However, perhaps the best way to describe the kind of research Erard undertakes is to use his own terminology. Erard is involved in “polyglot” research. In order to answer his questions on the nature of polyglots, he has to borrow something from different traditions of research. Rather than an “all or nothing” kind of research done within one kind of tradition or field, he instead practices a “something and something” kind of research that borrows liberally. Thus, the book uses a little bit of neuroscience, a little bit of investigative journalism, a little bit of history, a little bit of anthropological field research, and more than a little gumption to uncover its answers.
The book is also brightened by personal insights into his own rationale for seeking out the best language learners. The book’s intellectual journey is punctuated by moments of humor when the supposedly sacred is revealed to be somewhat absurd. One of these moments comes when Erard meets Alexander Arguelles. Rather than a bright social butterfly with divine talents, we instead find a down-on-his-luck hermit who spends his days in a cramped study room. As Erard writes, “See his spreadsheets, his tapes, his books double-stacked on the shelves, and his living room empty, his refrigerator bare. Alexander may be a language god, a kind of archi-polyglot, but the truth about his life is far from divine” (p. 126).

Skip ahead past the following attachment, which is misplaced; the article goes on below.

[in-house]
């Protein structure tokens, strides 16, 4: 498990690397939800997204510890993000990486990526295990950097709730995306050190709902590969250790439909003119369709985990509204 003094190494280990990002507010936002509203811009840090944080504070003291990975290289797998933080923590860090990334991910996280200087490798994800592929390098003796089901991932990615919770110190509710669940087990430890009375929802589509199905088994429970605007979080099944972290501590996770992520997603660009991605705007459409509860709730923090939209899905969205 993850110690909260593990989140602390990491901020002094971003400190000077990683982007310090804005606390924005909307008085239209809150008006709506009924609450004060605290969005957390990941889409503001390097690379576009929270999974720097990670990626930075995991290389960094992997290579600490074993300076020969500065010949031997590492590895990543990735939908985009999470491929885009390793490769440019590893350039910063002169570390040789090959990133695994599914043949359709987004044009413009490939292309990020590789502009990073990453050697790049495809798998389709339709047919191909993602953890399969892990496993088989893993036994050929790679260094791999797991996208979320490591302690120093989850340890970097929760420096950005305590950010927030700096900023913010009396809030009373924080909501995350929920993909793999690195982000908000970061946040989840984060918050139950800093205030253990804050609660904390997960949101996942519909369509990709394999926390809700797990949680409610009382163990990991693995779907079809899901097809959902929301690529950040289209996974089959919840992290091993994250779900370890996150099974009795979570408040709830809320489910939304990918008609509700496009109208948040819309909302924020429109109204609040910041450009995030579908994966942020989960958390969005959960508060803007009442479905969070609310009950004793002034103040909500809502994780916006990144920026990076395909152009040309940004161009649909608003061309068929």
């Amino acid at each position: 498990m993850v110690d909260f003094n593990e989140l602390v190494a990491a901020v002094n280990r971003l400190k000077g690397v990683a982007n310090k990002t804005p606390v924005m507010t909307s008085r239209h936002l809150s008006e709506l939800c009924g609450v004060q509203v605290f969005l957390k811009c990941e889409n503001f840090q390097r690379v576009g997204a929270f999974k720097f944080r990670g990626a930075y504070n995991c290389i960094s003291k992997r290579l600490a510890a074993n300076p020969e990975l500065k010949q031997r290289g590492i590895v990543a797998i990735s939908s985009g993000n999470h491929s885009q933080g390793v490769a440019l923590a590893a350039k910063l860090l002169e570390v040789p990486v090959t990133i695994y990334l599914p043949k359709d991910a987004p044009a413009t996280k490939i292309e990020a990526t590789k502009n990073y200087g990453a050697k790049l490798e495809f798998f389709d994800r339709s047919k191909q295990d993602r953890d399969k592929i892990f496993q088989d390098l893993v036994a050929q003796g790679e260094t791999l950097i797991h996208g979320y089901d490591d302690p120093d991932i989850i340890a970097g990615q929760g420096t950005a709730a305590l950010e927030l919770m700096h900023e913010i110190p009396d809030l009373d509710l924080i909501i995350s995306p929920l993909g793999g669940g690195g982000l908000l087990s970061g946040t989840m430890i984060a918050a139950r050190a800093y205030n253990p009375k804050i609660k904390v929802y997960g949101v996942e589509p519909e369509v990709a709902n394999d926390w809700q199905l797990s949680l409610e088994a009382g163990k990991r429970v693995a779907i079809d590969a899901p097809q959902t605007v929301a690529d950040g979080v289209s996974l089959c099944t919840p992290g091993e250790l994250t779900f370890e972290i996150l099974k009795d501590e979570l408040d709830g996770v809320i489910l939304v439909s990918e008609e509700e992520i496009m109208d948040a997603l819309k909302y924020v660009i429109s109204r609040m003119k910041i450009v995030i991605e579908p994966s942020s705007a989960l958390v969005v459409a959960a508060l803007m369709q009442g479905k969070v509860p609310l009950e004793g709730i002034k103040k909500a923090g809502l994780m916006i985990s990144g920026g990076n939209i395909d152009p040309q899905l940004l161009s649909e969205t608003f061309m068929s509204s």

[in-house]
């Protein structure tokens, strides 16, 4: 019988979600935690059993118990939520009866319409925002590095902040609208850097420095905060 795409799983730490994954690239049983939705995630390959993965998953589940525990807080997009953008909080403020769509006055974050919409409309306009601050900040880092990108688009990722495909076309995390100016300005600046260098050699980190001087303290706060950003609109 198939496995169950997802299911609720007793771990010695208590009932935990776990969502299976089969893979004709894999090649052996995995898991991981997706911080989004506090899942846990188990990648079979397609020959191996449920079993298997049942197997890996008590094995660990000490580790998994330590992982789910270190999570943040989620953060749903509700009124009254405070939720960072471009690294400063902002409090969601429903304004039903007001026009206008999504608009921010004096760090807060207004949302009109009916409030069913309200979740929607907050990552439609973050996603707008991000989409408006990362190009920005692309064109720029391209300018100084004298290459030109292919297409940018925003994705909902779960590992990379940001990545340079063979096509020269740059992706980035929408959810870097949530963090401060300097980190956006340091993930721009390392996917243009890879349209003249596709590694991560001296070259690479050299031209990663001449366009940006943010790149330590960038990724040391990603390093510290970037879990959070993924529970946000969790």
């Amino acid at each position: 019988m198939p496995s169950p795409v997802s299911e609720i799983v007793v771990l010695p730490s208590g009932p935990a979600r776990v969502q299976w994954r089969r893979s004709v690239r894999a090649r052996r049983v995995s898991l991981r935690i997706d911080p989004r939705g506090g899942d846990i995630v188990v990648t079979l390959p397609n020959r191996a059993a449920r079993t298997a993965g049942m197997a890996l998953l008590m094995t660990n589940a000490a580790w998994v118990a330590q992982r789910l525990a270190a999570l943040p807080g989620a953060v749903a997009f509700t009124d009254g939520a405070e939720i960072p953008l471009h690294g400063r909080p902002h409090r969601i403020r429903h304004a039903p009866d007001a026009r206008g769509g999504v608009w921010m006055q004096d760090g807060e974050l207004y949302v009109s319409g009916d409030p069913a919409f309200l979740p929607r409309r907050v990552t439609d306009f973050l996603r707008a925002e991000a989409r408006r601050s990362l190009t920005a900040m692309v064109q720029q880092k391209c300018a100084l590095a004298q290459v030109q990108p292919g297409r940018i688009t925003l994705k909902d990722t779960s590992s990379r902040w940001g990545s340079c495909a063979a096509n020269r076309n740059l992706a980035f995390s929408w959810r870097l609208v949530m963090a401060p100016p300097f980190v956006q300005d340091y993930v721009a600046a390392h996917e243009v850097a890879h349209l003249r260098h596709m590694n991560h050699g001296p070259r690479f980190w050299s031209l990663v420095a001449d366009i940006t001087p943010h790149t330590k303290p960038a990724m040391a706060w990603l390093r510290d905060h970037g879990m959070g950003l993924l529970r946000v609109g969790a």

One of the downsides to this sprawling examination of the topic is that the book often feels like it wanders -- and at times, it’s easy to get lost. There are many stories of “polyglots” -- but there is not one story. The author is cognizant of this -- our minds are wired to look for reductionist answers. But what if there are no reductionist answers? What if our questions lead to many stories with diverging conclusions?